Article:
Macdonld and Wiseman of NAMI Hawaii said Tom’s nerves are completely normal. Just like the transition to isolation, mask-wearing and virtual school was difficult, people of all ages might find it hard to go ‘back to normal.’
“There’s a lot of challenges ahead, even though it seems hopeful overall, I think we’re all going to experience some level of anxiety,” Macdonld said. “It could also bring back a lot of feelings we maybe didn’t process at the beginning of the pandemic because we were in crisis-mode.”
There’s also the reality that for many families, life will never go “back to normal.” Over 400 Hawaii residents have died from COVID-19 and more than 2,000 have been hospitalized.
To help young people deal with this grief, and the other struggles of the past year, NAMI Hawaii is hosting a series of virtual events with high schools across the state. After the first presentation on depression, boundaries and mental wellness, Wiseman received over 250 anonymous questions.
“‘What if I feel down all the time? How do you enforce boundaries with others? How should you go about asking for mental health support from people who don’t take the topic of mental health seriously? What should you do if you don’t feel like speaking to anyone else when you’re in a time of trouble?’” she said, reading from the submission form. “Oh I’m going to have to add this one: ‘What do we do if it’s too hard to bear?’”
“We should all be aware that these are the struggles and questions our teenagers are thinking about,” she said. “It’s not easy stuff.”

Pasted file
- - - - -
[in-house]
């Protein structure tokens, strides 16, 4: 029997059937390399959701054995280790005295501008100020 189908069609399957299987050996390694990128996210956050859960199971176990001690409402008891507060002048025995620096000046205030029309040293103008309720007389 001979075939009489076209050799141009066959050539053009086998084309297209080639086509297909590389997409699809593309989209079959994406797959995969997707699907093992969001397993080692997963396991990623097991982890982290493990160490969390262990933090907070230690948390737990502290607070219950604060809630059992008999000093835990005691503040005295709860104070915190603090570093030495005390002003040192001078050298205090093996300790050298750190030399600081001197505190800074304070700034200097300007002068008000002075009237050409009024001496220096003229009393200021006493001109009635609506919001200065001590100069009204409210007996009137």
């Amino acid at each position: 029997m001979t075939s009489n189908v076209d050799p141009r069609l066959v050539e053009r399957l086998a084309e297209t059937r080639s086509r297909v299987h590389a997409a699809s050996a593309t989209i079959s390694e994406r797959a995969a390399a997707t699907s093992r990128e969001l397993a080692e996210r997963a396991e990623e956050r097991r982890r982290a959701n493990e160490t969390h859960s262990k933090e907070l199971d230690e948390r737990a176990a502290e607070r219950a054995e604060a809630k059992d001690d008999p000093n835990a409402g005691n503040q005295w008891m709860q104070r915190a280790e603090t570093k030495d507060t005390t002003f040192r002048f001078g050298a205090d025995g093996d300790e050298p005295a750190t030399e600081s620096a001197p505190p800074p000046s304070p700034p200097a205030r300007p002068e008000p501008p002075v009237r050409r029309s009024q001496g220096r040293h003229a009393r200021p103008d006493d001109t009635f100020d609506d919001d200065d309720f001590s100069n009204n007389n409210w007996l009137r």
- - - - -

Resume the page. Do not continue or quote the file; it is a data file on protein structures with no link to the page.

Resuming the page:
The hard question on the forefront of high school junior Takara Tasaki-Ardren’s mind is where she fits in.
“There’s anti-Asianness in the Black community and anti-Blackness in Hawaii,” she said. “My mom is Black and my dad is half white and half-Japanese … so it’s been something I’ve been talking a lot about with my relatives.”
The Black Lives Matter and Stop Asian Hate movements have had a profound impact on Tasaki-Ardren, whose uncle is a member of the Honolulu Police Department. She’s spent a lot of time reading the news, talking with her family and trying to figure out where she stands on social issues like police reform, tourism and Hawaii’s colonial history.
“Movements in the last few years have made me realize the struggles of just being a person of color,” she said. “It’s made me want to know more about my own relatives because while I learned about slavery in school I don’t know a lot about Japan and in school I’m just now learning about Hawaii’s history and relationship with the United States government.”
Every generation is heavily influenced by world events that happened in their youth. For example, the generation that came of age during the Great Depression tended to favor social welfare programs for the rest of their lives. Generation X, whose adolescent years were defined by relative prosperity and peace, are not particularly politically active.